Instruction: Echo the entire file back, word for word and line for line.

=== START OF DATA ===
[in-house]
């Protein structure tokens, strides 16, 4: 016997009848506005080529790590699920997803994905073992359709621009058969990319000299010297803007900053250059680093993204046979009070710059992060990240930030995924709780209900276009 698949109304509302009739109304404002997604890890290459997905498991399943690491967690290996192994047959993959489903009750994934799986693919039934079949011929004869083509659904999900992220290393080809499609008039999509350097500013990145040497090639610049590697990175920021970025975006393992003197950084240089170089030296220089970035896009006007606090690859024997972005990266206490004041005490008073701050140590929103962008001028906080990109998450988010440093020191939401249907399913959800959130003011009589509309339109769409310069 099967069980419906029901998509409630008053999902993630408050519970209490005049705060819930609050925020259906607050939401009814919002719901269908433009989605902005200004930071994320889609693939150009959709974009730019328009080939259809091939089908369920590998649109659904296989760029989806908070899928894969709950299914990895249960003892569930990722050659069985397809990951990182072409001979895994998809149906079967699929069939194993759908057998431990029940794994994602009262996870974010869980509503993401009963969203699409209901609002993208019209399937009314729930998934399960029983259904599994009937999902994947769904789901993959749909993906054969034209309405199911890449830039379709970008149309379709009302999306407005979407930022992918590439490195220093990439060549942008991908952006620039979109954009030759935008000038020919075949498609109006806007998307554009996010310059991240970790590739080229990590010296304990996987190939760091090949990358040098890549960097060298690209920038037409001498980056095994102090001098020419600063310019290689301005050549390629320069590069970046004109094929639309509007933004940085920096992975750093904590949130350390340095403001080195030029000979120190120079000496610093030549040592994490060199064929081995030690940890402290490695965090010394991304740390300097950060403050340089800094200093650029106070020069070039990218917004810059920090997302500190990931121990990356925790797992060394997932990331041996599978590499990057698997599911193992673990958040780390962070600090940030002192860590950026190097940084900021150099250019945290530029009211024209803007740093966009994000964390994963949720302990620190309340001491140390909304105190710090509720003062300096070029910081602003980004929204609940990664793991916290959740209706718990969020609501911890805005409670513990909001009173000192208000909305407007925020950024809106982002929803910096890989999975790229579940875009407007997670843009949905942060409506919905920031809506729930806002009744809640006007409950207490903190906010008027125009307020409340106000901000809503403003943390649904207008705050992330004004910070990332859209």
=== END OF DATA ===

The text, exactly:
[in-house]
């Protein structure tokens, strides 16, 4: 016997009848506005080529790590699920997803994905073992359709621009058969990319000299010297803007900053250059680093993204046979009070710059992060990240930030995924709780209900276009 698949109304509302009739109304404002997604890890290459997905498991399943690491967690290996192994047959993959489903009750994934799986693919039934079949011929004869083509659904999900992220290393080809499609008039999509350097500013990145040497090639610049590697990175920021970025975006393992003197950084240089170089030296220089970035896009006007606090690859024997972005990266206490004041005490008073701050140590929103962008001028906080990109998450988010440093020191939401249907399913959800959130003011009589509309339109769409310069 099967069980419906029901998509409630008053999902993630408050519970209490005049705060819930609050925020259906607050939401009814919002719901269908433009989605902005200004930071994320889609693939150009959709974009730019328009080939259809091939089908369920590998649109659904296989760029989806908070899928894969709950299914990895249960003892569930990722050659069985397809990951990182072409001979895994998809149906079967699929069939194993759908057998431990029940794994994602009262996870974010869980509503993401009963969203699409209901609002993208019209399937009314729930998934399960029983259904599994009937999902994947769904789901993959749909993906054969034209309405199911890449830039379709970008149309379709009302999306407005979407930022992918590439490195220093990439060549942008991908952006620039979109954009030759935008000038020919075949498609109006806007998307554009996010310059991240970790590739080229990590010296304990996987190939760091090949990358040098890549960097060298690209920038037409001498980056095994102090001098020419600063310019290689301005050549390629320069590069970046004109094929639309509007933004940085920096992975750093904590949130350390340095403001080195030029000979120190120079000496610093030549040592994490060199064929081995030690940890402290490695965090010394991304740390300097950060403050340089800094200093650029106070020069070039990218917004810059920090997302500190990931121990990356925790797992060394997932990331041996599978590499990057698997599911193992673990958040780390962070600090940030002192860590950026190097940084900021150099250019945290530029009211024209803007740093966009994000964390994963949720302990620190309340001491140390909304105190710090509720003062300096070029910081602003980004929204609940990664793991916290959740209706718990969020609501911890805005409670513990909001009173000192208000909305407007925020950024809106982002929803910096890989999975790229579940875009407007997670843009949905942060409506919905920031809506729930806002009744809640006007409950207490903190906010008027125009307020409340106000901000809503403003943390649904207008705050992330004004910070990332859209």